Internship Experience @ District Jail, Meerut: 60% of those in jail are there because they are poor; not criminals

Name, College, Year of Study, Email ID

Harleen Sethi, Symbiosis Law School Pune, 4th year, [email protected]

Name of Organisation, Location, Team Strength

District Jail, Meerut

Application Process

It is extremely difficult to get an internship opportunity at District jails, especially in U.P. due to all the security issues.

I was lucky enough since my dad is posted as a senior Army officer in Meerut and he could work out this internship for me.

Duration of internship and timings

1st December 2013- 28th December 2013

The timings were flexible, ranging from 10 a.m. till 5 p.m.

First impression, first day formalities, infrastructure

The environment at the District Jail in Meerut was extremely quiet and gloomy especially on the non-visiting days.

On visiting days, it was actually very chirpy and loud since the inmates had families coming over to see them.

As I entered the District jail and handed over my phone to the guard, I felt nervous as it was the first time I was entering a jail, where the environment was so tense and I had all eyes on me.

The Meerut District jail has had a history of violence between the inmates and the authorities, hence I was accompanied by an official at all times for safety reasons. I was the only girl and at first I thought this was going to be hard, but I got around it and I felt comfortable interacting with everybody.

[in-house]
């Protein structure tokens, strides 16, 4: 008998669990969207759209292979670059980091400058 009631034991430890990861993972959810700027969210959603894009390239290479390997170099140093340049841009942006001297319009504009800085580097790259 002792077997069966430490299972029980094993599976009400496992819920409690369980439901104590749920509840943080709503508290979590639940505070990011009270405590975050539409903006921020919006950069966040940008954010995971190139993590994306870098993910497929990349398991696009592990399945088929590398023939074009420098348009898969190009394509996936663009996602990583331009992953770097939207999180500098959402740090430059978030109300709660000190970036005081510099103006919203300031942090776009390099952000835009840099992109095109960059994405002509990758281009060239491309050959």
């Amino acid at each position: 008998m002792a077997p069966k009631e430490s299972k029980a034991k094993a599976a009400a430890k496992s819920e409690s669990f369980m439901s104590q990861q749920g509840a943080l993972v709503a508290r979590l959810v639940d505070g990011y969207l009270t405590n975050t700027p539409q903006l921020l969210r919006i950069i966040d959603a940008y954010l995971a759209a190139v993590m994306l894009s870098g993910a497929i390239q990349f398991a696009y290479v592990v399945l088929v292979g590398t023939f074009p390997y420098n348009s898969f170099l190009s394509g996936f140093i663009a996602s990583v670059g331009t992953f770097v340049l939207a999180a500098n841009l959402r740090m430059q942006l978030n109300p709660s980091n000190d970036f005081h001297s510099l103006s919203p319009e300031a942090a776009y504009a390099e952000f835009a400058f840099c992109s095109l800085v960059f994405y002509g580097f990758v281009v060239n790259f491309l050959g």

I believe its upto you to turn your internship experience into something valuable, so it is advisable to take everything in your stride and make the best of it and that is exactly what I did.

Main tasks

My main task was to interact with the distinct categories of inmates (men and women), both under trial and convicted (habitual and casual offenders).

This internship was an eye opener as I dealt with the inmates on a first hand basis.

I was fortunate enough to have an experience as real as this, as it made me aware about a lot of practical issues and intricacies involved in the judicial procedure which bookish knowledge could not have given me.